This past weekend, your Friendly Neighborhood Dramaturg had the opportunity to travel to North Carolina's Outer Banks (that chain of Islands off the Atlantic Coast) and spend some time on Roanoke Island and the town of Manteo. While there, I also hit up Ft. Raleigh National Park and saw The Lost Colony, a massive outdoor dramatic spectacle that is presented there every summer and is now in its 76th season.
By way of history, Lost Colony is the second oldest outdoor drama in the United States, begun in 1937 with support of the Works Progress Administration and the Civilian Conservation Corps. Numerous American thespians are alumni of the program, including Andy Griffith, Terrence Mann, and Ted Tally. Despite the pressures of the great Depression, Lost Colony lead to a tourist boom in Manteo and the Outer Banks. In 2013, it was also awarded a Tony Award for Excellence in Theatre.
One of the interesting things about going to the drama, listening to the announcements made as people are getting seated, and flipping through the souvenir program, is that the Lost Colony experience is a combination of past tradition and future progress. True to it's progressive roots, Lost Colony embraces its community outreach and has been recognized for excellence. And the house announcements will proudly tell you of this. Yet at the same time, alongside mentioning the Tony Award (which, I must say, strikes me as the epitome of modesty, I would have glued mine to my forehead), the announcements will proudly tell you about alumni of the show. This year's director played both the roles of Poor Tom and Sir Walter Raleigh back in the 60's and 70's, one of the actresses has the distinction of being both the youngest and oldest person to play a particular role, etc. The fact that actors and staff members return to the show repeatedly and in varying capacities seems to be a real source of pride for the production, and the town of Manteo itself.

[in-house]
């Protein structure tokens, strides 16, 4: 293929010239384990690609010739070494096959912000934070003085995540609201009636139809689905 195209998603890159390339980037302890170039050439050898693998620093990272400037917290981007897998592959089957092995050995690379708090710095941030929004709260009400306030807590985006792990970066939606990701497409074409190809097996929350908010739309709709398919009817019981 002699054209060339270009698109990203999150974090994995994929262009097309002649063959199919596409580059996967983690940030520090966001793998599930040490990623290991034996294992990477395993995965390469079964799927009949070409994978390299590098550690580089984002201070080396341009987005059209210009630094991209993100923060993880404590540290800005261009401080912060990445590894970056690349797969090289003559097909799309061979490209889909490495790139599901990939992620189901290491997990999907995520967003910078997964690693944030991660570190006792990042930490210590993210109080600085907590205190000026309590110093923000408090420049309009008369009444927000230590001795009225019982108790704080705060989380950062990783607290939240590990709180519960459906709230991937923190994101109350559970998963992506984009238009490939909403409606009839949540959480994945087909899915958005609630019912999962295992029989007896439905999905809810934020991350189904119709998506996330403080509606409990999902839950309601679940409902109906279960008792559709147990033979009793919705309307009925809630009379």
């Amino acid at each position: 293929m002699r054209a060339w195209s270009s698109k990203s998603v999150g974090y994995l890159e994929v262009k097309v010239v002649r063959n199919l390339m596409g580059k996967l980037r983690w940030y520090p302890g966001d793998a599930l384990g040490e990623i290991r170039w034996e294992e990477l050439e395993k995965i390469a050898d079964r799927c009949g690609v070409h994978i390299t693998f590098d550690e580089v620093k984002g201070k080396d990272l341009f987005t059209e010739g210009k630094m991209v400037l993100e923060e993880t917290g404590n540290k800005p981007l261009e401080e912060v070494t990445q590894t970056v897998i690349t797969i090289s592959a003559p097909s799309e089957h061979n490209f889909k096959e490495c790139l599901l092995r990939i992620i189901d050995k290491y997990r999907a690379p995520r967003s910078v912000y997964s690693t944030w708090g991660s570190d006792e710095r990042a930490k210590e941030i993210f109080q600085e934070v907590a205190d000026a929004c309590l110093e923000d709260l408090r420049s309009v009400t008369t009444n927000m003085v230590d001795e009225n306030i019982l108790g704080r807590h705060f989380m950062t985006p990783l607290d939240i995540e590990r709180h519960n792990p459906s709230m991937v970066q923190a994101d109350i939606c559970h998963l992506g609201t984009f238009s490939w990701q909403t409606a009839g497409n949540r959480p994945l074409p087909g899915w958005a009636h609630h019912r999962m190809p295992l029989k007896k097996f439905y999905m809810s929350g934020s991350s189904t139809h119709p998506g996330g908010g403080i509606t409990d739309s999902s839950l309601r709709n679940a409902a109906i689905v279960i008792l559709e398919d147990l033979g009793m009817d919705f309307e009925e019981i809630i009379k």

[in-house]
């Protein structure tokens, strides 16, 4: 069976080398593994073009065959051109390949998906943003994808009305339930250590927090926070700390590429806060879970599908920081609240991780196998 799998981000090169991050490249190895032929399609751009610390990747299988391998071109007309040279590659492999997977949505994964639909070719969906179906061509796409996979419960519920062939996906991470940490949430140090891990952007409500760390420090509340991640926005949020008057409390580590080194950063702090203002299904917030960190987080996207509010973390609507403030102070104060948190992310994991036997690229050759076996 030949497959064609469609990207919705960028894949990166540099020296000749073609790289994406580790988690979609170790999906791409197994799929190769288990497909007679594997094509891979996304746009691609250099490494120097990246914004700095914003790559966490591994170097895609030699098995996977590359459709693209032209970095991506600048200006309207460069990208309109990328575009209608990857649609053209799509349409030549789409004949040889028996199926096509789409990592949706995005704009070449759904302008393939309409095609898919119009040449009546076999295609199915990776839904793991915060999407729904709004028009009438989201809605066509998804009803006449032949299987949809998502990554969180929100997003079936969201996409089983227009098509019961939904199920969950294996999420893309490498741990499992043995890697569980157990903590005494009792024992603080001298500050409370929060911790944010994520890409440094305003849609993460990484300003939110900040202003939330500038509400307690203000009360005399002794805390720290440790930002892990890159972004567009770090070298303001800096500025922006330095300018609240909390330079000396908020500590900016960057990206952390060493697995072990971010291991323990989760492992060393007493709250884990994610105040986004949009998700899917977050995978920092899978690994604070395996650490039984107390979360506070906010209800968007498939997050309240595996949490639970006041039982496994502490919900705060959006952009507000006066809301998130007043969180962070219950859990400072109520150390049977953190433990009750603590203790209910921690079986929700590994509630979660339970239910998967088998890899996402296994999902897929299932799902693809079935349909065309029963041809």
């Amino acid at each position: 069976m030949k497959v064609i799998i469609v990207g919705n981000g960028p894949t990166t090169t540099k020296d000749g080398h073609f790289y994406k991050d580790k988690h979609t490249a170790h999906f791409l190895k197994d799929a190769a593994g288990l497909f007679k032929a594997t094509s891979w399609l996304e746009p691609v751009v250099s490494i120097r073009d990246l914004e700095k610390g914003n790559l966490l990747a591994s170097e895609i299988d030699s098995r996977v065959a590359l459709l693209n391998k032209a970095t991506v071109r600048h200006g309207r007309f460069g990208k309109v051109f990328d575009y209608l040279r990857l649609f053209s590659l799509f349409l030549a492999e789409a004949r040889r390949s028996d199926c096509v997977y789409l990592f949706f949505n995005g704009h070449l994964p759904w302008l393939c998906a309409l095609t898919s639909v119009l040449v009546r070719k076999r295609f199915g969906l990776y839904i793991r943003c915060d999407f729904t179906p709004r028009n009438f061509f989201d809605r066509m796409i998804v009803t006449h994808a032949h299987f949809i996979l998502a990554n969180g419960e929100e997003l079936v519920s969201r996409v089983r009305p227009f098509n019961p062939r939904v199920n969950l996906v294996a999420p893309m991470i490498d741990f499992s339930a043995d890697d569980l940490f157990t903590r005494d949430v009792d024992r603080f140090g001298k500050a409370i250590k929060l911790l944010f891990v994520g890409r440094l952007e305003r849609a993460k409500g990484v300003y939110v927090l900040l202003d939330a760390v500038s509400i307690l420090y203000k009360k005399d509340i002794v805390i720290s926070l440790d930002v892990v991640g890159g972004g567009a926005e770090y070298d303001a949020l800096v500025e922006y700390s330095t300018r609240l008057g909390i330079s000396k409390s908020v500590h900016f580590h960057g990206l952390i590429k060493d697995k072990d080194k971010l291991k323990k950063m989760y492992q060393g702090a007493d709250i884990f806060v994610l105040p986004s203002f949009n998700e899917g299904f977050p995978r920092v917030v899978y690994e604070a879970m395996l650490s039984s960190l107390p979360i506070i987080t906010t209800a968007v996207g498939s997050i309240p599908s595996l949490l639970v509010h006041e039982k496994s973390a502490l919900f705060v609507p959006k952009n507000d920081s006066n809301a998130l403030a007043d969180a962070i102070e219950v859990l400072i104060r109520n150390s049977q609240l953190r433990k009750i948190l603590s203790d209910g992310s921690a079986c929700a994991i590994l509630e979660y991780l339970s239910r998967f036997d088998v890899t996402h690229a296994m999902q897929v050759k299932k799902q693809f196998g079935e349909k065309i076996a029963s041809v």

This is not to say that everything is wonderful. The script, written in the 1930's, is definitely beginning to show its age. The treatment of the Roanoke natives is just a little too "heathen savage," complete with Tonto-esque "White-man.. go here.." speech patterns and a propensity for deerskin loincloths. The treatment of the hostile leader Wanchese seems particularly simplistic, particularly when counterposed to the "pioneer spirit" of the almost completely virtuous colonists (though they do point out that much of the trouble was begun by Englishman Ralph Lane's killing of Algonquin leaders).
Despite this, The Lost Colony embodies much that is good in the tradition of American dramatics (something that the American theatre Wing and I actually agree on... take note, it doesn't happen often). The establishment of a tradition of excellence and engagement provides a firm foundation for exploration and outreach.